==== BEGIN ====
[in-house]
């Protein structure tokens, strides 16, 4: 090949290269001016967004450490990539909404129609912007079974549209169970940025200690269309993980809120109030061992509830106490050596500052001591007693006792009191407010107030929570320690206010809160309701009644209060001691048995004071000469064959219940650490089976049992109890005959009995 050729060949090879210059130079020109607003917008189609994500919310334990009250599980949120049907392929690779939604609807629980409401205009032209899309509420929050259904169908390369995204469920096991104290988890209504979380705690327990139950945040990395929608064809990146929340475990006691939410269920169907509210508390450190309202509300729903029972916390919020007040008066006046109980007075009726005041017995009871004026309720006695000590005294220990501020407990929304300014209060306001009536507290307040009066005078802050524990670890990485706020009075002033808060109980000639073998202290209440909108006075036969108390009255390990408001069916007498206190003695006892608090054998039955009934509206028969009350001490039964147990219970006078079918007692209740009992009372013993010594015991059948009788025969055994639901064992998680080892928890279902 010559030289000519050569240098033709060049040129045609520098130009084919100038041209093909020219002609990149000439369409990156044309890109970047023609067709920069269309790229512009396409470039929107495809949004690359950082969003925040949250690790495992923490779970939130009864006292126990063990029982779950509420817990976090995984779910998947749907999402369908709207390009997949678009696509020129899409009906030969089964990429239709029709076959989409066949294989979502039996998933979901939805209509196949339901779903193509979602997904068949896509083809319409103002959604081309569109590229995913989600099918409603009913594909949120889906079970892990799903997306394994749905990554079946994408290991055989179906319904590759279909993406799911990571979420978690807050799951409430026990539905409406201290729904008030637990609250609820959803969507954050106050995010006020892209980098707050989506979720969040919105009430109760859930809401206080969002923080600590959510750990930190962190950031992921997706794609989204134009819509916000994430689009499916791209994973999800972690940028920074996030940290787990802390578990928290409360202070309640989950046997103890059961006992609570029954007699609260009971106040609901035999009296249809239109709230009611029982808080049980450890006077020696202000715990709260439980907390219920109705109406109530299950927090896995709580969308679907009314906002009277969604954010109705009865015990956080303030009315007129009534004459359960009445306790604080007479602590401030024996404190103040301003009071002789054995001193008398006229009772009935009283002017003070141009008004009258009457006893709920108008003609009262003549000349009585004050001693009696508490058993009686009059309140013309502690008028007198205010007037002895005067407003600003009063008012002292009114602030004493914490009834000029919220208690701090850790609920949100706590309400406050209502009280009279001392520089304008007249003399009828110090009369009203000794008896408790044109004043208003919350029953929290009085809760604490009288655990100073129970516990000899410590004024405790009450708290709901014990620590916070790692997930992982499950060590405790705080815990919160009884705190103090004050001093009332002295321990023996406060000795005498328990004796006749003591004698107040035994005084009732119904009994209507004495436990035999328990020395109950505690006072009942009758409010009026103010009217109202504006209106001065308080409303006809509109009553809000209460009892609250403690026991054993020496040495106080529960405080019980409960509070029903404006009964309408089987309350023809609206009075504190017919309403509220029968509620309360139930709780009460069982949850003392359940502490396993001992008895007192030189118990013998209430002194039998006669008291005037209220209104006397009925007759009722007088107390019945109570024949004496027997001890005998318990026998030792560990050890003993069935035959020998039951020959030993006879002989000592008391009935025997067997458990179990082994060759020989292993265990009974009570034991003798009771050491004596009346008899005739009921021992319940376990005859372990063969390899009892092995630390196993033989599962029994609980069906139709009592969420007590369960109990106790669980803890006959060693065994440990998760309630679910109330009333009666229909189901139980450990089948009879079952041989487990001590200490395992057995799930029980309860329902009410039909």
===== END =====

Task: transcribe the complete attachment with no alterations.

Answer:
[in-house]
């Protein structure tokens, strides 16, 4: 090949290269001016967004450490990539909404129609912007079974549209169970940025200690269309993980809120109030061992509830106490050596500052001591007693006792009191407010107030929570320690206010809160309701009644209060001691048995004071000469064959219940650490089976049992109890005959009995 050729060949090879210059130079020109607003917008189609994500919310334990009250599980949120049907392929690779939604609807629980409401205009032209899309509420929050259904169908390369995204469920096991104290988890209504979380705690327990139950945040990395929608064809990146929340475990006691939410269920169907509210508390450190309202509300729903029972916390919020007040008066006046109980007075009726005041017995009871004026309720006695000590005294220990501020407990929304300014209060306001009536507290307040009066005078802050524990670890990485706020009075002033808060109980000639073998202290209440909108006075036969108390009255390990408001069916007498206190003695006892608090054998039955009934509206028969009350001490039964147990219970006078079918007692209740009992009372013993010594015991059948009788025969055994639901064992998680080892928890279902 010559030289000519050569240098033709060049040129045609520098130009084919100038041209093909020219002609990149000439369409990156044309890109970047023609067709920069269309790229512009396409470039929107495809949004690359950082969003925040949250690790495992923490779970939130009864006292126990063990029982779950509420817990976090995984779910998947749907999402369908709207390009997949678009696509020129899409009906030969089964990429239709029709076959989409066949294989979502039996998933979901939805209509196949339901779903193509979602997904068949896509083809319409103002959604081309569109590229995913989600099918409603009913594909949120889906079970892990799903997306394994749905990554079946994408290991055989179906319904590759279909993406799911990571979420978690807050799951409430026990539905409406201290729904008030637990609250609820959803969507954050106050995010006020892209980098707050989506979720969040919105009430109760859930809401206080969002923080600590959510750990930190962190950031992921997706794609989204134009819509916000994430689009499916791209994973999800972690940028920074996030940290787990802390578990928290409360202070309640989950046997103890059961006992609570029954007699609260009971106040609901035999009296249809239109709230009611029982808080049980450890006077020696202000715990709260439980907390219920109705109406109530299950927090896995709580969308679907009314906002009277969604954010109705009865015990956080303030009315007129009534004459359960009445306790604080007479602590401030024996404190103040301003009071002789054995001193008398006229009772009935009283002017003070141009008004009258009457006893709920108008003609009262003549000349009585004050001693009696508490058993009686009059309140013309502690008028007198205010007037002895005067407003600003009063008012002292009114602030004493914490009834000029919220208690701090850790609920949100706590309400406050209502009280009279001392520089304008007249003399009828110090009369009203000794008896408790044109004043208003919350029953929290009085809760604490009288655990100073129970516990000899410590004024405790009450708290709901014990620590916070790692997930992982499950060590405790705080815990919160009884705190103090004050001093009332002295321990023996406060000795005498328990004796006749003591004698107040035994005084009732119904009994209507004495436990035999328990020395109950505690006072009942009758409010009026103010009217109202504006209106001065308080409303006809509109009553809000209460009892609250403690026991054993020496040495106080529960405080019980409960509070029903404006009964309408089987309350023809609206009075504190017919309403509220029968509620309360139930709780009460069982949850003392359940502490396993001992008895007192030189118990013998209430002194039998006669008291005037209220209104006397009925007759009722007088107390019945109570024949004496027997001890005998318990026998030792560990050890003993069935035959020998039951020959030993006879002989000592008391009935025997067997458990179990082994060759020989292993265990009974009570034991003798009771050491004596009346008899005739009921021992319940376990005859372990063969390899009892092995630390196993033989599962029994609980069906139709009592969420007590369960109990106790669980803890006959060693065994440990998760309630679910109330009333009666229909189901139980450990089948009879079952041989487990001590200490395992057995799930029980309860329902009410039909």